The authors of this text have discussed a wide range of teaching methods that they have employed in their classes, with the goal of developing what we are calling holistic engagement skills as a way to support transformative social work practice. Some of these methods are group dialogue, deep listening, mindfulness meditation, psychodrama, theatrical games, outdoor team-building activities, community engagement, drawing, tai chi, emotional freedom techniques, and yoga. Making sense of these varied activities and their goals in relation to whole self-development, relationship building, and social change is challenging. However, the Center for Contemplative Mind in Society (n.d.), an organization that envisions higher education as “an opportunity to cultivate deep personal and social awareness ... [and] an exploration of meaning, purpose and values in service to our common human future,” has put forth a model reflecting many of the methods used by our authors and more. Thus, we present the Tree of Contemplative Practices (Figure 14.1) as a way to help social work educators visualize the possibilities that holistic pedagogies can offer.

The practices presented in the visual model are grounded in two key orientations: communion/connection and awareness. We believe that these key orientations resonate with the messages of this text, particularly as they relate to the holistic engagement skills to be developed—whole self presence and inquiry, empathic connection, and compassionate attention. For the purposes of a profession oriented toward social justice, and our keen concern with the radical changes needed for a world in crisis, we add to these two orientations the concept of “transformation.” For us, this concept has two basic, and necessarily interconnected, dimensions. First, the idea is concerned with the personal transformation necessary for social workers to undergo as they come to social work practice, including enhanced awareness ofpersonal strengths and a greater understanding of the role that culture and internalized oppression play in who they are. This process requires attending to the whole self and a willingness to let go of that which does not serve their highest good. Second, transformation refers equally to the social transformation that we are seeking to effect in our communities and classrooms, particularly as it relates to undoing the global socioeconomic and cultural oppression that manifests at the individual, organizational, and community levels.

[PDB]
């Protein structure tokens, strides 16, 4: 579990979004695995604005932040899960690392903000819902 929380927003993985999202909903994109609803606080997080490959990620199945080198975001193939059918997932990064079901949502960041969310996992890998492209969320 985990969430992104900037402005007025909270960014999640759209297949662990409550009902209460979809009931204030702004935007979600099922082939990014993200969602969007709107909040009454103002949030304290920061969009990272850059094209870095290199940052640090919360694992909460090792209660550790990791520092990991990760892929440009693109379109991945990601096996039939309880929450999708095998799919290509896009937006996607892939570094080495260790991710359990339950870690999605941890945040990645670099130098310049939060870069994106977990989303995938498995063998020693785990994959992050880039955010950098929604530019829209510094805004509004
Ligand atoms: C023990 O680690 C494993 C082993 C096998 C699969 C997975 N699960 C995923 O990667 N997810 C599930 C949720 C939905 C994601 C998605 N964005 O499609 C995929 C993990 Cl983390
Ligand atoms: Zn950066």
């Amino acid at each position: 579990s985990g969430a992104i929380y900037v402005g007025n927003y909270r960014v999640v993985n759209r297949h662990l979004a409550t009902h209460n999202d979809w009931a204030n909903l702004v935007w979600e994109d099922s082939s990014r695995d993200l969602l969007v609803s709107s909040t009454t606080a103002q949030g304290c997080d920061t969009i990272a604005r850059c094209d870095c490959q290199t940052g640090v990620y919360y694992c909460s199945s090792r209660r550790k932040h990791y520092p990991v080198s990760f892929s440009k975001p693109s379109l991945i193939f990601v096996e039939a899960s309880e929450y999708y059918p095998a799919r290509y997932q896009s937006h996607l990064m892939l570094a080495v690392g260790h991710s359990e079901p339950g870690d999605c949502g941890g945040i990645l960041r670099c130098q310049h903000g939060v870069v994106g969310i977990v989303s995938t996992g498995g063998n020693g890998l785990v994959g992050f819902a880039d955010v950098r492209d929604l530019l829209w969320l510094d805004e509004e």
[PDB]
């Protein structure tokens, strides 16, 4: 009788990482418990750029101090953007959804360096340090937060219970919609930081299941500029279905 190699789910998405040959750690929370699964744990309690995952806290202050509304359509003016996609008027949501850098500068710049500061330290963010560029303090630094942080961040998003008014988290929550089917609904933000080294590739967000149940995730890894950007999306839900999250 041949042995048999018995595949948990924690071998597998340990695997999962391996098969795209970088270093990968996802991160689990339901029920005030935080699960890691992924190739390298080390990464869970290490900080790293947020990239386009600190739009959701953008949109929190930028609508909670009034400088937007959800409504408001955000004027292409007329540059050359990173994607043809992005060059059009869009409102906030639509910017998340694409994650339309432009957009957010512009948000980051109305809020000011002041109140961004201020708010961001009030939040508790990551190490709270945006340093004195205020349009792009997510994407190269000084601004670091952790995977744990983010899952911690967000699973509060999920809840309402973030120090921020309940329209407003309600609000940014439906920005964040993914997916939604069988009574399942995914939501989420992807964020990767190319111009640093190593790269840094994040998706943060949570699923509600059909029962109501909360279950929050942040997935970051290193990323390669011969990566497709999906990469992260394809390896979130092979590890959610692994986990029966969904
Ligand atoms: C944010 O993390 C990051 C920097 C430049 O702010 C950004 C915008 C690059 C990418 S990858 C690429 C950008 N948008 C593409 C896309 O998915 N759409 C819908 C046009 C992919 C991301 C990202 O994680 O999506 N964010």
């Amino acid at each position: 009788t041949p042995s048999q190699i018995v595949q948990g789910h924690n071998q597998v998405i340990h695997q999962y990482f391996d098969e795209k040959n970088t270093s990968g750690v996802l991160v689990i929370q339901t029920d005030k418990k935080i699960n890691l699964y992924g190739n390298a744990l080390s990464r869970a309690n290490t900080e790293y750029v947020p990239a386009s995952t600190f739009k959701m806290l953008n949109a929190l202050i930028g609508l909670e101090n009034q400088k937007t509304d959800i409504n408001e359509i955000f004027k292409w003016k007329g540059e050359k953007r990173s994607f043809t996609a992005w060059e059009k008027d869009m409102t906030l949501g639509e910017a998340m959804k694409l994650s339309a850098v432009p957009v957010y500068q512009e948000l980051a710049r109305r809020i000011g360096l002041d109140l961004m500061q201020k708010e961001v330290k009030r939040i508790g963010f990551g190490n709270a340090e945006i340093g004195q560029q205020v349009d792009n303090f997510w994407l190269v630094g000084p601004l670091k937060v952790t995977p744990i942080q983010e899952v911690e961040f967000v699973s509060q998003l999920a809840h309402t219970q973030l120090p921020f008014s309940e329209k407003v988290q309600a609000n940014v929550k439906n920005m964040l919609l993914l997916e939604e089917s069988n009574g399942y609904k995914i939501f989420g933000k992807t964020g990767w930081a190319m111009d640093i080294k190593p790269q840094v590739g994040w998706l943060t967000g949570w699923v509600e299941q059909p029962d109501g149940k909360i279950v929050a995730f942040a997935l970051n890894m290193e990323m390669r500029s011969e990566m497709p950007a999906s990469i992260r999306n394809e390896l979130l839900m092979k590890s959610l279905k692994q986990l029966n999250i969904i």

The Tree of Contemplative Practices is divided into seven categories: stillness, generative, creative, activist, relational, movement, and ritual/cyclical. Examples

Figure 14.1:

Tree of Contemplative Practices

Source: Center for Contemplative Mind in Society

of stillness practices are meditation, quieting the mind, silence, and centering, many of our authors have practiced these with students. Although not previously considered through this lens, these kinds of activities have been discussed and utilized by the educators represented in this volume with the intent for students to practice gathering the full range of information from all the ways of knowing and to develop more empathic connections.

Given these categories of contemplative practices, coupled with a thorough analysis of the chapters in this text, we put forth a matrix (Table 14.1) that situates each of the chapters in relation to two key axes—namely the pedagogical (contemplative) practices and the holistic engagement skills that these practices seek to develop. Thus, the Matrix of Holistic Engagement Skills and Pedagogical Methods reveals the places where this sample of social work educators are strong in terms of both methods utilized and skills developed. Although there appears to be equal billing to all four holistic engagement skills, the educators seem to have an affinity for creative practices and relational practices. There is moderate


Presence With the Whole Self








Lynn et al. (11) Pettie (10)

Quinn (13) Raheim & Lu (12)

Lynn et al. (11)

Lynn et al. (11) Pettie (10)

Quinn (13) Raheim & Lu (12)


Pyles & Adam (1)

Pyles & Adam (1)

Pyles & Adam (1)


Christiansen (6) Mizrahi et al. (3) Pettie (10)

Quinn (13) Svistova et al. (9) Walter (8)

Lynn et al. (11) Pettie (10)

Quinn (13) Svistova et al. (9) Walter (8)

Christiansen (6) Mizrahi et al. (3) Pettie (10) Svistova et al. (9) Walter (8)

Mizrahi et al. (3) Quinn (13) Walter (8)


Mizrahi et al. (3)

Christiansen (6) Mizrahi et al. (3)

Christiansen (6) Mizrahi et al. (3)


Burghardt (4) Christiansen (6)

Burghardt (4) Dybicz (7) Mizrahi et al. (3) Lynn et al. (11) Pettie (10) Shepard (5) Svistova et al. (9) Walter (8)

Burghardt (4) Christiansen (6) Mizrahi et al. (3) Shepard (5)

Burghardt (4) Christiansen (6) Dybicz (7) Mizrahi et al. (3) Shepard (5)


Christiansen (6) Quinn (13) Walter (8)

Quinn (13) Raheim & Lu (12) Walter (8)

Christiansen (6) Walter (8)

Quinn (13) Walter (8)



Mizrahi et al. (3)

Mizrahi et al. (3)

Mizrahi et al. (3)

Mizrahi et al. (3)

“Numbers in parentheses refer to the chapter numbers of the respective authors in this book.

attention to stillness and movement practices, and the least focus is on generative, activist, and ritual/cyclical practices.

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